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Weekly ETF Brief

Transition Into Broad Equities Exposure With ESG ETFs

We continue to see European investors’ interest and further investments in ESG-focused ETFs (labelled Article 8 or 9 under SFDR), often in preference to non-ESG funds. This transition is particularly apparent when investors increase their regional exposure by buying an ESG alternative to a non-ESG benchmark. 

4 min read
Senior Equity Strategist

So far this year, European-domiciled equity ESG ETFs have gathered US$4.4B, equivalent to a fifth of net inflows for equity ETFs. Following general flow trends, demand for ESG ETFs this year has been led by funds offering either global or US exposure, as seen in Figure 1. 

Europe-focused ESG ETFs, by comparison, have been quiet. However, Europe (including the UK) may be due for reassessment as investors look to diversify exposure, and become aware of the large valuation gap in the US. We believe investors who want to return to their home market may look for products that have the regional exposure and also meet investors’ ESG objectives. 

Figure 1: Equity ESG ETF Net Flows More Than 20% of Total European-listed Equity ETF Flows

A column chart showing the distribution of flows across European listed equity ETFs in the first 5 weeks of 2024.

US ESG Exposure: S&P 500 ESG Leaders Index

The S&P 500 ESG Leaders Index excludes controversial business activities and favours stocks with best-in-class ESG scoring. With similar industry group weights to the S&P 500, tracking error is kept low, with any difference in performance historically being to the ESG Leaders benefit. The index has proved popular given its broad allocation which maintains similar risk-return characteristics to its parent benchmark, the S&P 500® Index. It has had the highest return of all S&P ESG indices over the past three years. For more details, see our index guide, Why & How S&P 500 ESG Leaders Works or access the index methodology

The S&P 500 ESG Leaders Index methodology has resulted in overweight exposure to Information Technology and Consumer Discretionary, with both sectors more than 3% higher than in the parent index. With just 208 stocks in the index, there is a naturally higher weighting to the largest names, including Alphabet, Amazon, NVIDIA, Microsoft, Tesla, and Apple — six of the Magnificent Seven. These stocks have dominated the US stock market from excitement around the potential for AI adoption alongside rapid growth in cloud computing and automation. Unsurprisingly, the S&P 500 ESG Leaders Index was a strong performer last year, returning 30.4% versus 26.3% for the S&P 5001. This was achieved with relatively lower volatility and max drawdown.

Looking at ESG metrics, this index aims to cut emissions intensity by 36% versus the parent index. Achieving this with a tracking error of just 1.9 looks impressive compared to similar active ESG strategies. As revealed in the newly-launched S&P DJI SPIVA Sustainability Scorecard, the average Core ESG US Equity Large Cap strategy has a carbon intensity reduction of less than 20% and a tracking error of almost 4.5% versus benchmark2.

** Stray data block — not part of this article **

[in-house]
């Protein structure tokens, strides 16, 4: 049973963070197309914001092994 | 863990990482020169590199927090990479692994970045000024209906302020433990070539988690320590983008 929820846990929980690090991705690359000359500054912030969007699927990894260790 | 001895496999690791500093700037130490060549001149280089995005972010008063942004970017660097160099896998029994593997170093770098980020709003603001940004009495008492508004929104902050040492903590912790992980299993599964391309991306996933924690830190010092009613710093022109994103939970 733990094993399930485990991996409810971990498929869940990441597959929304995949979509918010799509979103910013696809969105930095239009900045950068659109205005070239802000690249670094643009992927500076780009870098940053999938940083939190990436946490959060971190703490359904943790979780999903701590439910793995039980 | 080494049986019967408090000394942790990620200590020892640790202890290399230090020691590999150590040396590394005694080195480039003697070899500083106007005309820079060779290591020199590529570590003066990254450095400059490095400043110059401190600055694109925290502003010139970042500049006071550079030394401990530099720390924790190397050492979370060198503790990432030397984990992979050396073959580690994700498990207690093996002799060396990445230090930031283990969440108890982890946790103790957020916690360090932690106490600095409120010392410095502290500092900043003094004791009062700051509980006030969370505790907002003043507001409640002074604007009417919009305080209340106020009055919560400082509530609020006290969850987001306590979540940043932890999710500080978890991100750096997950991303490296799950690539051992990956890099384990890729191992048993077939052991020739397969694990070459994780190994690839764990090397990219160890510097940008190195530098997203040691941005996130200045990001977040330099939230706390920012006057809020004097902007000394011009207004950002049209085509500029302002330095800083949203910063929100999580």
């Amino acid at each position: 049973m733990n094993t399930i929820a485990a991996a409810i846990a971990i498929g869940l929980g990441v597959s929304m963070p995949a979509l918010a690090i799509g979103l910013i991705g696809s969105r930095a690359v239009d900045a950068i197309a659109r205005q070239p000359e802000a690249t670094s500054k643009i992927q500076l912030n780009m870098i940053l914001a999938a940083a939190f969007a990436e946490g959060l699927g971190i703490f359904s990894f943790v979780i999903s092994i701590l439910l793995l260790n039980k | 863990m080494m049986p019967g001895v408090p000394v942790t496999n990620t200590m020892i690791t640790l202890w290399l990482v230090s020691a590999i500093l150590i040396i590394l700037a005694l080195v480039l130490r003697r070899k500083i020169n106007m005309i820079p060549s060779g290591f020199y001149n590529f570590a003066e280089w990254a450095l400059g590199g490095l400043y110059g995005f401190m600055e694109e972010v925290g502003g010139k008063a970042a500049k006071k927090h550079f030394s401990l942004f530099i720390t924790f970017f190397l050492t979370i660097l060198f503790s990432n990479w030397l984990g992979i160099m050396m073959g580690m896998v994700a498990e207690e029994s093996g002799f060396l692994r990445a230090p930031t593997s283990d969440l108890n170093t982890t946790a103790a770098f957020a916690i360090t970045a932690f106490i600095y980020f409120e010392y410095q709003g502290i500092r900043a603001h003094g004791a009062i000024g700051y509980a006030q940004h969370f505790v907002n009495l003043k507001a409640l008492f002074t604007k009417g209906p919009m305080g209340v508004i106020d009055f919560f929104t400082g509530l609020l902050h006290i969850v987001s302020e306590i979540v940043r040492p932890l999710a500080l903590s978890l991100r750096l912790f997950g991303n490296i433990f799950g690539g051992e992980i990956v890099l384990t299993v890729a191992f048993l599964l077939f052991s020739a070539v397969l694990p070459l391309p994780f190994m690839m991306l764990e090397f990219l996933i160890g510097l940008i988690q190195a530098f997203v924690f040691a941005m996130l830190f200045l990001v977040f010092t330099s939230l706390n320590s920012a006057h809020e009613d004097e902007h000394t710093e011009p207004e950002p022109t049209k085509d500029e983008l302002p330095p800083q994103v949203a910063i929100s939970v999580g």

The SPDR® S&P® 500 ESG Leaders UCITS ETF cut its TER to just 0.03% on 1 November 2023. Since then, it has taken in US$1.2B, increasing total AUM to more than US$2B3.

European ESG Exposure: STOXX® Europe 600 SRI Index

The STOXX Europe 600 SRI Index’s methodology has product-involvement exclusionary screens, as well as filters to remove the highest-emitting companies and include those with the best ESG scores. Companies that fail the Sustainalytics Global Standards Screening assessment or are involved in controversial weapons are not eligible for selection. Additional exclusion filters screen for involvement in tobacco, alcohol, adult entertainment, gambling, weapons, thermal coal, oil & gas, and nuclear power.

These filters tend to result in underweight exposure to the Utilities, Energy, and Materials sectors, offset by overweight positions in Technology, Financials, and Health Care. Amongst the largest names excluded from the index are Nestle, Shell and LVMH, resulting in overweights to Novo Nordisk, ASML, and Roche. These overweight names help to explain outperformance last year.

In 2023, the STOXX 600 SRI Index net total returns were 18.9% versus 15.8% for the STOXX Europe 600 Index and 15.9% for MSCI Europe4. Despite including just a third of the number of companies (200 constituents versus 600), the risk-return profile of the SRI index is similar to its parent index, with little additional volatility. Back-tested figures over the past five years show correlation of 0.99 and tracking error of 3.2% between the two indices5

Amongst the ESG results, the STOXX 600 SRI Index has emissions intensity less than 20% that of the STOXX Europe 600 Index and a Sustainalytics ESG rating 7% higher6

Last month, Eurex (part of the Deutsche Borse Group) announced the launch of futures on the STOXX Europe 600 SRI. This should help investors manage portfolio flows and provide a hedging option, as well as support index liquidity.

The SPDR® STOXX Europe 600 SRI UCITS ETF was State Street Global Advisors’ first ESG ETF, launched in September 2019. As with the SPDR S&P 500 ESG Leaders UCITS ETF, it is Article 8 under SFDR, is physically replicated, and does not lend its securities.

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